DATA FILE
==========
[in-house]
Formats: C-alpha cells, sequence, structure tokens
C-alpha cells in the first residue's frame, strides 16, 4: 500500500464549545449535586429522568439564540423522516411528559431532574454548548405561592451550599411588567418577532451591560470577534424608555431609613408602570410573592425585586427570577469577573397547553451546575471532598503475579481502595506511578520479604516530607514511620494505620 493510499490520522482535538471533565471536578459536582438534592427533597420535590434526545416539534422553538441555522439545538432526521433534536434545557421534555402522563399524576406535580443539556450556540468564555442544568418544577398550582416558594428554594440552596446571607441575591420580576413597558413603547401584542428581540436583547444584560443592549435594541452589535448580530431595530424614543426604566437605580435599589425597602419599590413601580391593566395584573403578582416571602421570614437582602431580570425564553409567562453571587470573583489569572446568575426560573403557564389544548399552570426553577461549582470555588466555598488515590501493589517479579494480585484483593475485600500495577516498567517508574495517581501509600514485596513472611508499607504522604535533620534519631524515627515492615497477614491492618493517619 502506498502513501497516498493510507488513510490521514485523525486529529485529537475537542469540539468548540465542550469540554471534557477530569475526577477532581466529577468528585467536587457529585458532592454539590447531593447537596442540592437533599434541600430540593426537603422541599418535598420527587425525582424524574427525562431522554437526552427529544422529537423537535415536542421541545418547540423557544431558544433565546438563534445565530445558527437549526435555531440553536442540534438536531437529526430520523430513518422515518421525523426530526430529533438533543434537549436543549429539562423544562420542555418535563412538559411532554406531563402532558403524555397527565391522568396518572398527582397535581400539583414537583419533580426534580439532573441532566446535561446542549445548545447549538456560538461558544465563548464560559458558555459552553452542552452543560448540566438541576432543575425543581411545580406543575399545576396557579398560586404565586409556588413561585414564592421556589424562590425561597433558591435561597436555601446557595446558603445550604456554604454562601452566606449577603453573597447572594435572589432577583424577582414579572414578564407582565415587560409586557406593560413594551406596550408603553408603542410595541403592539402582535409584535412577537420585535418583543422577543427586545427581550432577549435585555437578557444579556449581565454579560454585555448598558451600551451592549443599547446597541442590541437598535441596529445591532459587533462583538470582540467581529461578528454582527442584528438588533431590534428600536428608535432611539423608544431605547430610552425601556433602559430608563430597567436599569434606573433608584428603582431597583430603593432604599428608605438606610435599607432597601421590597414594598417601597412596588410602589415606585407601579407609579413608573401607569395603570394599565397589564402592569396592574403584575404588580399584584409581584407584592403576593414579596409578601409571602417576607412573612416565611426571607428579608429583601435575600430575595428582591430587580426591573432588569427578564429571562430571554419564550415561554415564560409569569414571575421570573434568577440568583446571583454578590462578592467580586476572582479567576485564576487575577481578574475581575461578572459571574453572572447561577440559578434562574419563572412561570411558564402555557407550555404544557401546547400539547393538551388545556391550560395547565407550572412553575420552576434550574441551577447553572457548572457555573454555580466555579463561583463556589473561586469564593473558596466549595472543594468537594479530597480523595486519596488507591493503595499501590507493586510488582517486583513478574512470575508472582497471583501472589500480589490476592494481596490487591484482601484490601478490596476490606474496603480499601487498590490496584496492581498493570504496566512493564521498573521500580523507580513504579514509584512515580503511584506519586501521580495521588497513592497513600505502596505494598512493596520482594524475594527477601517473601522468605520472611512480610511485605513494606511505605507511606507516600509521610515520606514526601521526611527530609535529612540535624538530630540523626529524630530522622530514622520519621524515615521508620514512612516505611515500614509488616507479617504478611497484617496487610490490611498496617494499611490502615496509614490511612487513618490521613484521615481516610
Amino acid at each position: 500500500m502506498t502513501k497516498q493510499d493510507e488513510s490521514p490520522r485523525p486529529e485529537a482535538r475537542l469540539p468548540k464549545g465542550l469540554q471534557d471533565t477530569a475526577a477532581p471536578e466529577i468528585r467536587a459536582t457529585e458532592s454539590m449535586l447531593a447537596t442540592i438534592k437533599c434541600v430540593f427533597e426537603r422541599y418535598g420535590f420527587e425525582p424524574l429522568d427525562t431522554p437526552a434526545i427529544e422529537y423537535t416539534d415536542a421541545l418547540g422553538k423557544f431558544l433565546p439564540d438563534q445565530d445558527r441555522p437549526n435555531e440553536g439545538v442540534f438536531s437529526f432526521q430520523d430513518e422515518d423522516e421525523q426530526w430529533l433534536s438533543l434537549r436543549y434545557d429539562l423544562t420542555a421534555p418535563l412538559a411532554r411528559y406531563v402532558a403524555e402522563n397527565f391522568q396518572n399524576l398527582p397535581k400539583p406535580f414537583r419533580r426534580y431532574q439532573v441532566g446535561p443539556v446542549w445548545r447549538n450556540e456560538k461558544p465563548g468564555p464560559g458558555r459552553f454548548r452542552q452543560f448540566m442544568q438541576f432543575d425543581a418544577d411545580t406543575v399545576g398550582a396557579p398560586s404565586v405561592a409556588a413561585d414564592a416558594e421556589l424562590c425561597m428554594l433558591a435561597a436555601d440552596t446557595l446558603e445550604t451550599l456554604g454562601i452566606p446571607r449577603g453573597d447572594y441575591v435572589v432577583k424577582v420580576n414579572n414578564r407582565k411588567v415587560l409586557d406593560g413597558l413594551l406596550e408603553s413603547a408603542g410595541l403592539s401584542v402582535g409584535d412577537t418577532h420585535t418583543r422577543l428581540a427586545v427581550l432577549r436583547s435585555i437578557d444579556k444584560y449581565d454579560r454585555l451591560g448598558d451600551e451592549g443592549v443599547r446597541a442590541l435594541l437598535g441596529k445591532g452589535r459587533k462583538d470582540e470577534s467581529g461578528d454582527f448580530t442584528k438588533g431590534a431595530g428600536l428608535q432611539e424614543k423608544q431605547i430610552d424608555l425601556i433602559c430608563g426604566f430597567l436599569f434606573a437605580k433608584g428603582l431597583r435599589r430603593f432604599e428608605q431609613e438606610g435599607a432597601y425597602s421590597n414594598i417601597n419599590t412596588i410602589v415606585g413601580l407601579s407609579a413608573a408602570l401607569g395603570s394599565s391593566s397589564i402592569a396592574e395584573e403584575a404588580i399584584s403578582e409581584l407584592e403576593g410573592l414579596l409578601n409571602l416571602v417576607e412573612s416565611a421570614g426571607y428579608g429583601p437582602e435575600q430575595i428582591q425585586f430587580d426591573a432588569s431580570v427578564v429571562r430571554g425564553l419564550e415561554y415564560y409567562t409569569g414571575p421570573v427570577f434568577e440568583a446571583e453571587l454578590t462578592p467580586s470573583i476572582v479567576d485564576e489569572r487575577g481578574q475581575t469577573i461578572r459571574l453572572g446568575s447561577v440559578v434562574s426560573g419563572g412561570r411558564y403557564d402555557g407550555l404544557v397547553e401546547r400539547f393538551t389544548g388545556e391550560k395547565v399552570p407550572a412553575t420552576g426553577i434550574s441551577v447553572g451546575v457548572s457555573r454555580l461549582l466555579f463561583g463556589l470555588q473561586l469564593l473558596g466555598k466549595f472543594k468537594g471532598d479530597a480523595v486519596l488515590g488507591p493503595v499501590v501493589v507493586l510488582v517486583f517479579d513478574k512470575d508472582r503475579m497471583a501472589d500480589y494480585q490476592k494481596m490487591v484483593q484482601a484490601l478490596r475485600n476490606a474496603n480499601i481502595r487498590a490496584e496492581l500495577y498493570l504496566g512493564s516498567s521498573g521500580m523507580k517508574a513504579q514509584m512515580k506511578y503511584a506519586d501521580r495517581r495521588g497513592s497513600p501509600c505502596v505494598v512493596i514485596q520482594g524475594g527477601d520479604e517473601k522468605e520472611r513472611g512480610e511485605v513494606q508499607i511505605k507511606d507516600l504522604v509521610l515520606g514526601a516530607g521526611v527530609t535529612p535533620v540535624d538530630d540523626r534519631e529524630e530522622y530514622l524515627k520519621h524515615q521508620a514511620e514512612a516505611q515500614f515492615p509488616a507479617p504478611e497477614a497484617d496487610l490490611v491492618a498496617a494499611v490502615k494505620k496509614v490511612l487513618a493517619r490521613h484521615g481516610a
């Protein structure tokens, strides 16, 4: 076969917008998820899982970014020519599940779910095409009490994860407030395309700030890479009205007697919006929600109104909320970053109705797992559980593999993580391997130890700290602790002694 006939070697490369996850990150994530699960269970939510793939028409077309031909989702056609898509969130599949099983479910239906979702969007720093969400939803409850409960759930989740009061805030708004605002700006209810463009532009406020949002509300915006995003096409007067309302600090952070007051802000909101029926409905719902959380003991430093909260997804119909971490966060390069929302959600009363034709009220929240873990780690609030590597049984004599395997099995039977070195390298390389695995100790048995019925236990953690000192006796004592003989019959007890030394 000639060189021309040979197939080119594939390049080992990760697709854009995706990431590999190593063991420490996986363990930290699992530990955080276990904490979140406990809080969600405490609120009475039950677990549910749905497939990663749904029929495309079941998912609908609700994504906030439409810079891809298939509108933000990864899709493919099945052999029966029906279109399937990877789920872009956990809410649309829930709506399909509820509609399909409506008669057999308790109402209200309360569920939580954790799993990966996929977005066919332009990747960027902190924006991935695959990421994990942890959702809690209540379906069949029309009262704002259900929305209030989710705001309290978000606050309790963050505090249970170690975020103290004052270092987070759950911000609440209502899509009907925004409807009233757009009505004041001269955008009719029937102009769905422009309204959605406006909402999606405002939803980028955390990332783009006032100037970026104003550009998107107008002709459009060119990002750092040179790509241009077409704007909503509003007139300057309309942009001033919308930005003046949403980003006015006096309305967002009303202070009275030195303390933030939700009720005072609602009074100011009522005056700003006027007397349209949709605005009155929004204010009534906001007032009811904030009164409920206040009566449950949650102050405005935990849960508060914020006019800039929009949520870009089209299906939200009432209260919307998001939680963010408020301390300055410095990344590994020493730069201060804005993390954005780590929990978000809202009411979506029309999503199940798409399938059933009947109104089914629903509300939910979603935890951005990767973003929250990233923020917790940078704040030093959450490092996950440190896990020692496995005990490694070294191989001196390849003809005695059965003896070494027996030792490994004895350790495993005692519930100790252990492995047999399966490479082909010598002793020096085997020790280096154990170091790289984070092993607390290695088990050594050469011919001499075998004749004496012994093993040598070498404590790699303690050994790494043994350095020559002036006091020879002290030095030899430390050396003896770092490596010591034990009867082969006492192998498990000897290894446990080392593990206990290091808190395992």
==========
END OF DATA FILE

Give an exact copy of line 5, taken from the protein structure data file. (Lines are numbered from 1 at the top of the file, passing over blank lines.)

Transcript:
């Protein structure tokens, strides 16, 4: 076969917008998820899982970014020519599940779910095409009490994860407030395309700030890479009205007697919006929600109104909320970053109705797992559980593999993580391997130890700290602790002694 006939070697490369996850990150994530699960269970939510793939028409077309031909989702056609898509969130599949099983479910239906979702969007720093969400939803409850409960759930989740009061805030708004605002700006209810463009532009406020949002509300915006995003096409007067309302600090952070007051802000909101029926409905719902959380003991430093909260997804119909971490966060390069929302959600009363034709009220929240873990780690609030590597049984004599395997099995039977070195390298390389695995100790048995019925236990953690000192006796004592003989019959007890030394 000639060189021309040979197939080119594939390049080992990760697709854009995706990431590999190593063991420490996986363990930290699992530990955080276990904490979140406990809080969600405490609120009475039950677990549910749905497939990663749904029929495309079941998912609908609700994504906030439409810079891809298939509108933000990864899709493919099945052999029966029906279109399937990877789920872009956990809410649309829930709506399909509820509609399909409506008669057999308790109402209200309360569920939580954790799993990966996929977005066919332009990747960027902190924006991935695959990421994990942890959702809690209540379906069949029309009262704002259900929305209030989710705001309290978000606050309790963050505090249970170690975020103290004052270092987070759950911000609440209502899509009907925004409807009233757009009505004041001269955008009719029937102009769905422009309204959605406006909402999606405002939803980028955390990332783009006032100037970026104003550009998107107008002709459009060119990002750092040179790509241009077409704007909503509003007139300057309309942009001033919308930005003046949403980003006015006096309305967002009303202070009275030195303390933030939700009720005072609602009074100011009522005056700003006027007397349209949709605005009155929004204010009534906001007032009811904030009164409920206040009566449950949650102050405005935990849960508060914020006019800039929009949520870009089209299906939200009432209260919307998001939680963010408020301390300055410095990344590994020493730069201060804005993390954005780590929990978000809202009411979506029309999503199940798409399938059933009947109104089914629903509300939910979603935890951005990767973003929250990233923020917790940078704040030093959450490092996950440190896990020692496995005990490694070294191989001196390849003809005695059965003896070494027996030792490994004895350790495993005692519930100790252990492995047999399966490479082909010598002793020096085997020790280096154990170091790289984070092993607390290695088990050594050469011919001499075998004749004496012994093993040598070498404590790699303690050994790494043994350095020559002036006091020879002290030095030899430390050396003896770092490596010591034990009867082969006492192998498990000897290894446990080392593990206990290091808190395992």